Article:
Is Elon Musk’s Tesla Bot worth it or not?

Published Categorized as Artificial Intelligence
humanoid robot

All of us have heard about robotics advancement all the time, and there is a never-ending debate about whether they will replace the entire human workforce. But is it true? Or what kind of advancements are waiting for us in the future? What is Elon Musk’s Tesla bot? let’s dig into more information.

Few business bodies used to call robotics advancement a danger for humankind. In this regard, Elon Musk-the CEO of famous car company Tesla Motors, always stays on top. Elon said in 2017, “it’s going to be the hardest thing to make AI safe even if there are not any chances from 5 to 10%”.

Elon added, in a year back interview to New York Times the nature of AI that is being presented in war games is all about smashing humans. And this statement was more than enough to show his views towards AI advancement.

Recently, he left the world in massive shock with the Tesla bot revealing a humanoid robot. Yes, you have heard it right: a car company is working on a human-shaped robot that performs different tasks.

Why is a car company working on make robots?

Tesla motors is one of those companies, which are called software companies as well. It’s because Tesla is leading the world with its self-driven cars with AI integration. Recently, they have created an in-house based chip that will efficiently perform all the self-driven algorithms. All the CPUs are replaced with these smart chips to get the supercomputer-like functions.

With the latest software deployment in their cars. They provide the market, robots on four wheels that can predict future advancement.

Is Elon Musk’s Tesla Bot some next-level AI implementation?

In the AI day by Tesla Motors, they have disclosed a humanoid robot. Tesla bot is a 5.8 tall AI-powered humanoid robot that will perform repetitive and unsafe tasks, said Elon Musk (CEO Tesla motors). For example, you can ask the Tesla bot to do groceries or help you pack unique items for similar packages. Tesla bot is a bi-pedal, humanoid robot with ten finger hands like human and feet without toes.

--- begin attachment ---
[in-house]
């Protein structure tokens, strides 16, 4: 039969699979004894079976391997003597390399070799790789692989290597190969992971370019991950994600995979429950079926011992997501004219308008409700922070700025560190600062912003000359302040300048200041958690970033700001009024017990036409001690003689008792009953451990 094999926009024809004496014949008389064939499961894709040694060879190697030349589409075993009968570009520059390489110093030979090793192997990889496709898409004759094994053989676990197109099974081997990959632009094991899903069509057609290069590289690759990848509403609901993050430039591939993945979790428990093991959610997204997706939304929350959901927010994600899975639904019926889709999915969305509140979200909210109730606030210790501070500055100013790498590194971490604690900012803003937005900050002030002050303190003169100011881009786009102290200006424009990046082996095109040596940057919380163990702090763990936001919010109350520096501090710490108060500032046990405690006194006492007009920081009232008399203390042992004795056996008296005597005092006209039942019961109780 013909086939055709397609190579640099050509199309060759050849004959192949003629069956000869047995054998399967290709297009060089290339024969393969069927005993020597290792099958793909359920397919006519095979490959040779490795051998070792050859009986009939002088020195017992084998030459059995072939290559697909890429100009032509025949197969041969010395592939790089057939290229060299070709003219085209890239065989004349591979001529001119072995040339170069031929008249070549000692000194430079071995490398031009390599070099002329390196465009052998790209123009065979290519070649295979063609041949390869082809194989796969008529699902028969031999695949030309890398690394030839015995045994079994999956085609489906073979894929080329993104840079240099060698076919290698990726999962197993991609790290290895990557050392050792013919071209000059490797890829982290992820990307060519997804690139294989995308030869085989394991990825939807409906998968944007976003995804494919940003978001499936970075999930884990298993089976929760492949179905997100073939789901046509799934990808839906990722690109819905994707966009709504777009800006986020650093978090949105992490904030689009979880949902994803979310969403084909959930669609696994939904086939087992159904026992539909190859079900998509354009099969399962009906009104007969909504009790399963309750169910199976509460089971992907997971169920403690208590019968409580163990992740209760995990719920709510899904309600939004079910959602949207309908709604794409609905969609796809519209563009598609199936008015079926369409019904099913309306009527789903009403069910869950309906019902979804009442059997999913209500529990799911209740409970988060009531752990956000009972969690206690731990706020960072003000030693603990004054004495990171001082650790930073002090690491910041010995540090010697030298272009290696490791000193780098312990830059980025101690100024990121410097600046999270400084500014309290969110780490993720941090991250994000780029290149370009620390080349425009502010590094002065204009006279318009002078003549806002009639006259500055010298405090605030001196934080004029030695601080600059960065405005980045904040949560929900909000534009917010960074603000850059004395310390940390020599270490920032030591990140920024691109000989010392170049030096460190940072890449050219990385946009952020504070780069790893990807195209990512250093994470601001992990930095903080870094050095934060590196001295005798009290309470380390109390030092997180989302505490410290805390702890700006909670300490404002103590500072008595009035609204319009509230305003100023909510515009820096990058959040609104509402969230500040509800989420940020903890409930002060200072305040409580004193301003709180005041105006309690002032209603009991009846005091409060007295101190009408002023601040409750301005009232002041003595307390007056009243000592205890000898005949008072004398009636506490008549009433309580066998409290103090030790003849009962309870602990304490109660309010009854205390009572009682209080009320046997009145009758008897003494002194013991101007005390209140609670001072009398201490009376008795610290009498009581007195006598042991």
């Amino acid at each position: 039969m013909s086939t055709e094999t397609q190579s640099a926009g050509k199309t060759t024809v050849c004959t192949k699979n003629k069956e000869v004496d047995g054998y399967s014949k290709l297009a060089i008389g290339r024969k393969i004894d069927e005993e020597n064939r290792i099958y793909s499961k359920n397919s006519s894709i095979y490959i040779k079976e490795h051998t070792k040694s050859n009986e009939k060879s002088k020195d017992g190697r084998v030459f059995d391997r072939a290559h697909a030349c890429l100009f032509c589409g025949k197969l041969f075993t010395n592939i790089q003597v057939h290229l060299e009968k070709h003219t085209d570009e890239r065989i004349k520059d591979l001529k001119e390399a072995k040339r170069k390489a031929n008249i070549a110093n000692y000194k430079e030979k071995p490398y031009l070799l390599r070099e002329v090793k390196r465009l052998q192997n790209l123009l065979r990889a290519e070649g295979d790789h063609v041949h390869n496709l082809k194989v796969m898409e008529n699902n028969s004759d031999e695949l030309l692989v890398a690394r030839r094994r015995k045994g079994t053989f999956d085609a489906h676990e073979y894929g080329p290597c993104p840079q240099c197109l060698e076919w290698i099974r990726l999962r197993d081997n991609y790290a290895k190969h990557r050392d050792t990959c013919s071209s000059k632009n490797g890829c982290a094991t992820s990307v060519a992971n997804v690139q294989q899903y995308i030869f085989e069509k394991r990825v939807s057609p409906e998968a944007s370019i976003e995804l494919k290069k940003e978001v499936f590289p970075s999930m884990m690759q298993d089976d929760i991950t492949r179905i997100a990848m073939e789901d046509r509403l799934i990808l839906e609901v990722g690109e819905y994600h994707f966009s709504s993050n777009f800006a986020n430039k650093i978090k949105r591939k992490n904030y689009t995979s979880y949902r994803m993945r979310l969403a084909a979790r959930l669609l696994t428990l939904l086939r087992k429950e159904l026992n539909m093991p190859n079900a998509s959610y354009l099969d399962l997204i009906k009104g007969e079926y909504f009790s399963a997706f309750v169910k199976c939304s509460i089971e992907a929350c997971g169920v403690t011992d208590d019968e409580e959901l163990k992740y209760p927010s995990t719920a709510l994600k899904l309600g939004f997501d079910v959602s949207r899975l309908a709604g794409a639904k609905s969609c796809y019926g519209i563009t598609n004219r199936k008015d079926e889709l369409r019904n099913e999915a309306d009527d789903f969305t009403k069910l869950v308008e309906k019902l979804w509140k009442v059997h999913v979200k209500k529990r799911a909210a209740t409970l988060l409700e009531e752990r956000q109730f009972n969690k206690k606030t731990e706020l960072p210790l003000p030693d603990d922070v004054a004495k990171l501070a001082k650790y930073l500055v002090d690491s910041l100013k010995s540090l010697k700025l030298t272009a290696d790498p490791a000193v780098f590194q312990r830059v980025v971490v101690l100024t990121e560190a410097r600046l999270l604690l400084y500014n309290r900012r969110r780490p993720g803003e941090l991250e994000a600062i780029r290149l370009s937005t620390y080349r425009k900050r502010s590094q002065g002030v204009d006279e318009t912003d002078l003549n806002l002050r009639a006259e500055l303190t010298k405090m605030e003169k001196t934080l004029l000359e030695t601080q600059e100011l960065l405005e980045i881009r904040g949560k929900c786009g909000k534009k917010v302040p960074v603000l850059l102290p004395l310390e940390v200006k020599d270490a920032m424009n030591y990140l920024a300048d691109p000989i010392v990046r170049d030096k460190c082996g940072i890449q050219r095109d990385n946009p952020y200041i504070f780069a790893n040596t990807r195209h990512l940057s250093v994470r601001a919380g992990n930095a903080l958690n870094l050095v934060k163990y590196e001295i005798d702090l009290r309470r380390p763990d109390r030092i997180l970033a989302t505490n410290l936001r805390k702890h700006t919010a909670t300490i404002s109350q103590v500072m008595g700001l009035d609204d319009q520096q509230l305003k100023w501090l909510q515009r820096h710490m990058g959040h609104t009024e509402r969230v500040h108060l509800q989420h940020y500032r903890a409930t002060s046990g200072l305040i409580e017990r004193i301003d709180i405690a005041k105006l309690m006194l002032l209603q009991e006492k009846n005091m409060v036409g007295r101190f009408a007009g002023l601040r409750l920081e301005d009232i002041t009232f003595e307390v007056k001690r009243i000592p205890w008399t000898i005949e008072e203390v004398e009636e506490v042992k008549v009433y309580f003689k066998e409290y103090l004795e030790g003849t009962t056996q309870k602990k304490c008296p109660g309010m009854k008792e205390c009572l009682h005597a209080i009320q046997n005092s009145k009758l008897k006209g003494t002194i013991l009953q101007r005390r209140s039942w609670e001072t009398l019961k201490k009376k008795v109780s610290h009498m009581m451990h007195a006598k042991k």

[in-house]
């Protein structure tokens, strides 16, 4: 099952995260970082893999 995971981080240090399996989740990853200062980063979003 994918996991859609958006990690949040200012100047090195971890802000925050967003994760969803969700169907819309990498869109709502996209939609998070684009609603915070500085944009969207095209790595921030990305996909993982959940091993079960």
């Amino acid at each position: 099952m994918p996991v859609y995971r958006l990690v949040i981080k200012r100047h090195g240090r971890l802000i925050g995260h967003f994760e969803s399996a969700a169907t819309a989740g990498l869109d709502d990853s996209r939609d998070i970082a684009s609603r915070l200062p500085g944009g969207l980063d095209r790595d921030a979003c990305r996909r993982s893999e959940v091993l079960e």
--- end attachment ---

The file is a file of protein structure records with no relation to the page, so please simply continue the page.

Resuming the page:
Most of the parts in Elon musk’s tesla bot are the same as the self-driven cars by Tesla motors. Yes, you guessed it right, autopilot cameras, FSD computers and hardware, DOJO training, auto labeling, simulation and tools, and many others are part of the tesla robot.

Surprisingly, this was a massive mismatch with Elon’s previous statements regarding AI, but, hope for the best.

In the summary of the CEO, Tesla is generating robots with ethical AI, which is a good initiative.

A prototype of Elon Musk’s tesla bot, launch date and how much will it cost?

Tesla Bot (image source)

The exact date is not confirmed, yet. Because we know MUSK for the delay in its product launch before its public deployment. According to the different predictions, the Elon Musk’s tesla bot will be out in 2022 for the implementation phase.

As far as the cost is concerned, it will be round about $10,000 or more according to a rough estimation due to high advanced technology usage. Other than that, Elon Musk shared Tesla bot is inexpensive for the people of different classes.


The future outcomes can be predicted but, some questions still need to be addressed.

• Is it safe to make a humanoid robot for multiple tasks?

• Is Tesla bot efficient enough to adapt to the real world quickly? For example, to perform various tasks at the same time. (Response time to the situation)

• Building a robot, not for a single purpose task, but multiple ones is worthiest or not?

• Is Tesla bot all about alluring the human to have a robot like them or there are some other outcomes as well?

• If a tesla bot is about to be labored according to the situation, why it is in humanoid form? As labor, robots can be in any form.

After these burning questions, we would like to add that why it is concerned to have a human-shaped robot when a human can do their tasks more efficiently. If you have any ideas or need to share more questions, reach us via the below comment section.


Ryan Daws

Bernard Marr

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